Published October 31, 2019
Whether you’re a homeowner looking to move home, or sell your existing property in order to change for something new, an investor looking to purchase a property in a healthy market, or simply just a tenant looking to find somewhere that’s right for you, it can be difficult trying to navigate the UK housing market, especially with the uncertainty and sluggishness resulting from the country’s political situation at the moment.
For a bit more information, here are some of the most difficult places to live in the UK, both in terms of finding a home, and finding one for the right price.
Demand outstripping supply
Currently in the UK, the most difficult area to find a home is in Brighton. A southern seaside city that’s been regarded as both one of the happiest and hippest places to live, it has a vibrant and diverse, accepting culture, and is popular among young people. Unfortunately, however, those wanting to live there might be a little hard-pressed to say the least, as it was estimated and revealed by the Mirror in 2016 that at the time, the rate of new homes being built was one for every 25.2 new people. Other cities in the UK that are deemed hard to find homes in include Luton, Leicester and Birmingham
While perhaps not the most impossible feat in the housing world, Students moving to different parts of the country for university can have a pretty tough time finding accommodation that is right for them and that gives them the facilities and features they need to get studies done properly. Not only this, but as students continue to pivot away from traditional and perhaps ‘old-fashioned’ accommodation types, the demand for modern studios and apartments at the heart of their chosen areas surges too.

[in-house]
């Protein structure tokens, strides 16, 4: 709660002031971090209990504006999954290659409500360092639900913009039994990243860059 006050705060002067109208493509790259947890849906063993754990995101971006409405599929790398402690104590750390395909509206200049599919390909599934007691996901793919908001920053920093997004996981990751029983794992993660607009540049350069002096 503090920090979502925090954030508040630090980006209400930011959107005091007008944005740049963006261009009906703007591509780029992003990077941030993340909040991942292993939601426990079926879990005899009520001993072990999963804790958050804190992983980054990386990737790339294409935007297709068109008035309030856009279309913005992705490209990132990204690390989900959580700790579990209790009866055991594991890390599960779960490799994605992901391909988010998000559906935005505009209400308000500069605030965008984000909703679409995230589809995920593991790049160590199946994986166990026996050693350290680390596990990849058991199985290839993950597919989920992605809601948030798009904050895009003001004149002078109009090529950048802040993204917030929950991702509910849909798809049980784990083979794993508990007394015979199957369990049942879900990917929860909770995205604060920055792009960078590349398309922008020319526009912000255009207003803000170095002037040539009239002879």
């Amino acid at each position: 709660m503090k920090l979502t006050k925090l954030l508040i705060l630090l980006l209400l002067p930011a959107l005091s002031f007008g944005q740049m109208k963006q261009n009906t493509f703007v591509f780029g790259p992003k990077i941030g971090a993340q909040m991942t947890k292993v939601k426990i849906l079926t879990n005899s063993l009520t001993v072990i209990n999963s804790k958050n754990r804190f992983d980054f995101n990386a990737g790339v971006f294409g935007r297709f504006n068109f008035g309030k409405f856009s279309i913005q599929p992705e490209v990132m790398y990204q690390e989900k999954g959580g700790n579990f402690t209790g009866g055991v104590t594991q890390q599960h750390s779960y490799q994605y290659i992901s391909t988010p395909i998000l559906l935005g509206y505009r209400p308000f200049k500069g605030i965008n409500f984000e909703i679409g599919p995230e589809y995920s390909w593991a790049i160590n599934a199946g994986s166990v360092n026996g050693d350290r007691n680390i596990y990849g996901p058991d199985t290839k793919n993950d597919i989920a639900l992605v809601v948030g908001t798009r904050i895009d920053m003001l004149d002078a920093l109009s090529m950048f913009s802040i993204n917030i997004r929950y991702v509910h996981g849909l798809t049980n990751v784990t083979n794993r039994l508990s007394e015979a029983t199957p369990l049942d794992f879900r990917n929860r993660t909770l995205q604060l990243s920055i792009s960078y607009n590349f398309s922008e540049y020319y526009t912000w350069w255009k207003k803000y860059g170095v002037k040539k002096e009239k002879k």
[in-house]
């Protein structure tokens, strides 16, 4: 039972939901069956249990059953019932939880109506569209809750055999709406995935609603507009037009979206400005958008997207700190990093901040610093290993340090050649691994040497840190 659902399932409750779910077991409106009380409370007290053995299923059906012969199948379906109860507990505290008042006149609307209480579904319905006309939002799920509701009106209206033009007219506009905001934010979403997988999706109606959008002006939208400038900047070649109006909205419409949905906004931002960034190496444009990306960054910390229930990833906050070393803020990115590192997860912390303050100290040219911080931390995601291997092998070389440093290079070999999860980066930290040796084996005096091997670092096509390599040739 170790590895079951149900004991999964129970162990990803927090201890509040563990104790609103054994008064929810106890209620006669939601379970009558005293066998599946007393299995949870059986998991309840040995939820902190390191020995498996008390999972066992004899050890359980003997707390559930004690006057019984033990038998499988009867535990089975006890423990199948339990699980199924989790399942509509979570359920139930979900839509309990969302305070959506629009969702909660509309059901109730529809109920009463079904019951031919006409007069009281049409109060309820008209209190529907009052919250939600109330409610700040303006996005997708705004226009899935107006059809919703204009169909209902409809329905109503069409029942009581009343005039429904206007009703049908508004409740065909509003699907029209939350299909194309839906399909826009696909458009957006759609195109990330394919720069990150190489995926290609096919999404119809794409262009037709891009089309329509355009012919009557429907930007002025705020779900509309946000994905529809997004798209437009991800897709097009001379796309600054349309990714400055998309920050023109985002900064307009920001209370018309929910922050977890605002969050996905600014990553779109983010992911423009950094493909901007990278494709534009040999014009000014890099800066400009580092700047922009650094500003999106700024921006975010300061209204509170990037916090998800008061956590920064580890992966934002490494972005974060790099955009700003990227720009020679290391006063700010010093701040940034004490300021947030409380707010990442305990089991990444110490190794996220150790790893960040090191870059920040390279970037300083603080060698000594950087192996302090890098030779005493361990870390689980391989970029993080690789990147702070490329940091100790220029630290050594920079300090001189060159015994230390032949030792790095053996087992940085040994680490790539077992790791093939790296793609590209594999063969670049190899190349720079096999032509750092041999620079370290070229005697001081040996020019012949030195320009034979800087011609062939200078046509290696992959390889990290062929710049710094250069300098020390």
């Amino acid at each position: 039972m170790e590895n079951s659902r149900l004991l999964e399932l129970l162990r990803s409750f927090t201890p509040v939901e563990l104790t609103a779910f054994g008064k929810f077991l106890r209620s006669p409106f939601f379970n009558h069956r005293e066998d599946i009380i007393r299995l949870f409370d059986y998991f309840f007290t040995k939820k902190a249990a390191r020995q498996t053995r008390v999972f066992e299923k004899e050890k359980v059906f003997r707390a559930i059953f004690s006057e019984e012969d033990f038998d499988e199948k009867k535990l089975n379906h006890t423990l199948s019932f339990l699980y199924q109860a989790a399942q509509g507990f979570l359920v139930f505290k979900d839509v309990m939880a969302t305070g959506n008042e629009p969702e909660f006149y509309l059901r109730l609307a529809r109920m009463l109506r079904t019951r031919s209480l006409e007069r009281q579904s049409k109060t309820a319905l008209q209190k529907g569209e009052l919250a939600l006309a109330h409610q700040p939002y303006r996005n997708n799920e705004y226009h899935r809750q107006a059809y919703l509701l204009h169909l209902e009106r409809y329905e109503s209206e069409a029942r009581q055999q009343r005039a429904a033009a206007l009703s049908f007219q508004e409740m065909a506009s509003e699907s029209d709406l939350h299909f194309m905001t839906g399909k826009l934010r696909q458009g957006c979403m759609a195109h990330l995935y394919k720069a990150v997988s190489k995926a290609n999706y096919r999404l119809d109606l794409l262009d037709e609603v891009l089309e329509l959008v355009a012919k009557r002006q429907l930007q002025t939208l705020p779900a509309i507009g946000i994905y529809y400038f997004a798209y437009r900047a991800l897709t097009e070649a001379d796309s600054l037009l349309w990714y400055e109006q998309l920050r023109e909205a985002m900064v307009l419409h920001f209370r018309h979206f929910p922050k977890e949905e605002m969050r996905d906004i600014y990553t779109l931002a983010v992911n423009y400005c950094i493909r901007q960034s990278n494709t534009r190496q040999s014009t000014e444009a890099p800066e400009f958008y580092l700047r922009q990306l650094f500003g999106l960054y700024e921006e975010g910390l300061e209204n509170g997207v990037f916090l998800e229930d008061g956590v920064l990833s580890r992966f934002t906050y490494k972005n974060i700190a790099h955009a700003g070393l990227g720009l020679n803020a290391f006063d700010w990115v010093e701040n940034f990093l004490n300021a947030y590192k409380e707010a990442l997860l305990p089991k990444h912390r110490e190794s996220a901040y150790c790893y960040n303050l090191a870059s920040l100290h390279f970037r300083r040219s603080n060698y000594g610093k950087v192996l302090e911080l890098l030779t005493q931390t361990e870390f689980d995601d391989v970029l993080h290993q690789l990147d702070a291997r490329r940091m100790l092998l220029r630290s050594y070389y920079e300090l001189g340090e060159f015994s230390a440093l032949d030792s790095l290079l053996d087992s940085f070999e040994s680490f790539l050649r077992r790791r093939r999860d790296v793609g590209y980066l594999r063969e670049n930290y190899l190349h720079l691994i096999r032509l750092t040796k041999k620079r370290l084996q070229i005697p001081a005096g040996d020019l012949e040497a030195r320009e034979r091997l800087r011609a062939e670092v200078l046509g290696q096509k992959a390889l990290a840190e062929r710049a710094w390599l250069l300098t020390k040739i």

To try and cater for the growing demand in cities across the country, purpose-built student accommodation is in development constantly, slotting in conveniently with ease-of-access to the universities. RW Invest, for example, a property investment company located in Liverpool, offer buy-to-let studios and modern apartments with direct links to the nearby University of Liverpool and John Moores University.
For investors, these sorts of asset classes are great ones to go for, as they’re affordable and manageable, while offering a higher rental yield average than any other property type currently – meaning you’ll make more from tenants each month than you typically would with any other category of investment property.
In some parts of the country, there is a disparity between the average salary and living wage, and the cost of finding reasonable accommodation. In London, for example, the big city draw is matched with big rental payments, and many young people looking to live and work in the city struggle to live there whatsoever. To put things into perspective, the BBC reported that the average person needed a salary of over £51,000 in order to afford to rent a one-bedroom London home, and the average wage of a young person /graduate is under £30,000.
For young people in their 20’s, it is often also completely unfeasible to rent and save for a deposit on a mortgage simultaneously, meaning that they have to either live with parents while preparing to get on the housing ladder, or move out and worry about it at a later date, perhaps when and if they are lucky enough to be earning a higher salary. This has become more common over the years, with home ownership declining and private renting on the increase, and it has also been said that the average tenant in the UK pays more than 30% of their income on rent, vs, people in 1980 that spent around 10%.
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